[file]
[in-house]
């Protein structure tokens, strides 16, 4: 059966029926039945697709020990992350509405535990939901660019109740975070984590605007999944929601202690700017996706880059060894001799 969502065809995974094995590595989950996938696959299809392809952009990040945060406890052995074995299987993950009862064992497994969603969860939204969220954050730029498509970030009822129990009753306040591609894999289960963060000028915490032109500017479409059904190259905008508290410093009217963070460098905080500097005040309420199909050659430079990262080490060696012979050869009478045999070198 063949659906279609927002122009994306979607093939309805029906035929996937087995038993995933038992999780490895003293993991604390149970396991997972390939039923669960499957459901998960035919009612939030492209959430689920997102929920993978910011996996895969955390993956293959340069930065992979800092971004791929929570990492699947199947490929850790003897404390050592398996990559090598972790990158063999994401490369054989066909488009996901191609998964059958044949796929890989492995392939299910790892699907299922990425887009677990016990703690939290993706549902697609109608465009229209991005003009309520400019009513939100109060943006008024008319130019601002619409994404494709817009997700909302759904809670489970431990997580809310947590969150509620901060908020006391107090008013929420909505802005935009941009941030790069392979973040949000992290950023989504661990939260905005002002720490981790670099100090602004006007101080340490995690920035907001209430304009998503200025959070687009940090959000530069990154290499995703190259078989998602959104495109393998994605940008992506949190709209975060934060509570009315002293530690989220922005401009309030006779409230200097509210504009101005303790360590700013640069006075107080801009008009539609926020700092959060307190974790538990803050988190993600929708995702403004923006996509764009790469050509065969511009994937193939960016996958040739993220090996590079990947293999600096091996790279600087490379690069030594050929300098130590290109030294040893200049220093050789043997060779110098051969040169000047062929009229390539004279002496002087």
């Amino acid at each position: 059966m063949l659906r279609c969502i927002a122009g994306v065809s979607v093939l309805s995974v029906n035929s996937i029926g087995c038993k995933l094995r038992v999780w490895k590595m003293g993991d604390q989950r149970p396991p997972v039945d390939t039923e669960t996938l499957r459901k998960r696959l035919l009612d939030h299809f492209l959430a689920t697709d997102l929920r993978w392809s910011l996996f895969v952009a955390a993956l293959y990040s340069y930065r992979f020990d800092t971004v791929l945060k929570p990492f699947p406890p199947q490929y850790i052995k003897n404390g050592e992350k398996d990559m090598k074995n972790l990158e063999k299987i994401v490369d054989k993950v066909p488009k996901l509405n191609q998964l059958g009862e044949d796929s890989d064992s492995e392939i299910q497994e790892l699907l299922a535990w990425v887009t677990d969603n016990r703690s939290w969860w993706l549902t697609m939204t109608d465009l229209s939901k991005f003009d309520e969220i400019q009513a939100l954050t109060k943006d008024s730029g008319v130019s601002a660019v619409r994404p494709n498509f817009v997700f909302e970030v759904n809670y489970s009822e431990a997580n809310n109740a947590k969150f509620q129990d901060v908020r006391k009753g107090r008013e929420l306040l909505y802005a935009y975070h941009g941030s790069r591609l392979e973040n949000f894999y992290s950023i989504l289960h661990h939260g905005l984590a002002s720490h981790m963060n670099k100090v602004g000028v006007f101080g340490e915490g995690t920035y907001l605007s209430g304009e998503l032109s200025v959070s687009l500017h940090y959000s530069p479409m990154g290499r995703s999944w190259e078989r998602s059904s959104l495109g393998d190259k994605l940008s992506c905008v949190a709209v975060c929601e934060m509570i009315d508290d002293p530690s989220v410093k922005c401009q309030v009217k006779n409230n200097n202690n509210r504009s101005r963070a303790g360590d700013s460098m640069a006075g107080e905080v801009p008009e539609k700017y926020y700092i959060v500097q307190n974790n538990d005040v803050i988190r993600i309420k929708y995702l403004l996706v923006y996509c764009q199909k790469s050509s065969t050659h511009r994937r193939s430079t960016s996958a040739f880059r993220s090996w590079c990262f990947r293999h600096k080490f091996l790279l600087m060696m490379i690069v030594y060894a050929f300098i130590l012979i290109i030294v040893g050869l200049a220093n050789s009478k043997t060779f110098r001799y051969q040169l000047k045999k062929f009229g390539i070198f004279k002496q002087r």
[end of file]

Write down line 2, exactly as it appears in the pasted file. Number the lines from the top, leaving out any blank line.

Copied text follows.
């Protein structure tokens, strides 16, 4: 059966029926039945697709020990992350509405535990939901660019109740975070984590605007999944929601202690700017996706880059060894001799 969502065809995974094995590595989950996938696959299809392809952009990040945060406890052995074995299987993950009862064992497994969603969860939204969220954050730029498509970030009822129990009753306040591609894999289960963060000028915490032109500017479409059904190259905008508290410093009217963070460098905080500097005040309420199909050659430079990262080490060696012979050869009478045999070198 063949659906279609927002122009994306979607093939309805029906035929996937087995038993995933038992999780490895003293993991604390149970396991997972390939039923669960499957459901998960035919009612939030492209959430689920997102929920993978910011996996895969955390993956293959340069930065992979800092971004791929929570990492699947199947490929850790003897404390050592398996990559090598972790990158063999994401490369054989066909488009996901191609998964059958044949796929890989492995392939299910790892699907299922990425887009677990016990703690939290993706549902697609109608465009229209991005003009309520400019009513939100109060943006008024008319130019601002619409994404494709817009997700909302759904809670489970431990997580809310947590969150509620901060908020006391107090008013929420909505802005935009941009941030790069392979973040949000992290950023989504661990939260905005002002720490981790670099100090602004006007101080340490995690920035907001209430304009998503200025959070687009940090959000530069990154290499995703190259078989998602959104495109393998994605940008992506949190709209975060934060509570009315002293530690989220922005401009309030006779409230200097509210504009101005303790360590700013640069006075107080801009008009539609926020700092959060307190974790538990803050988190993600929708995702403004923006996509764009790469050509065969511009994937193939960016996958040739993220090996590079990947293999600096091996790279600087490379690069030594050929300098130590290109030294040893200049220093050789043997060779110098051969040169000047062929009229390539004279002496002087």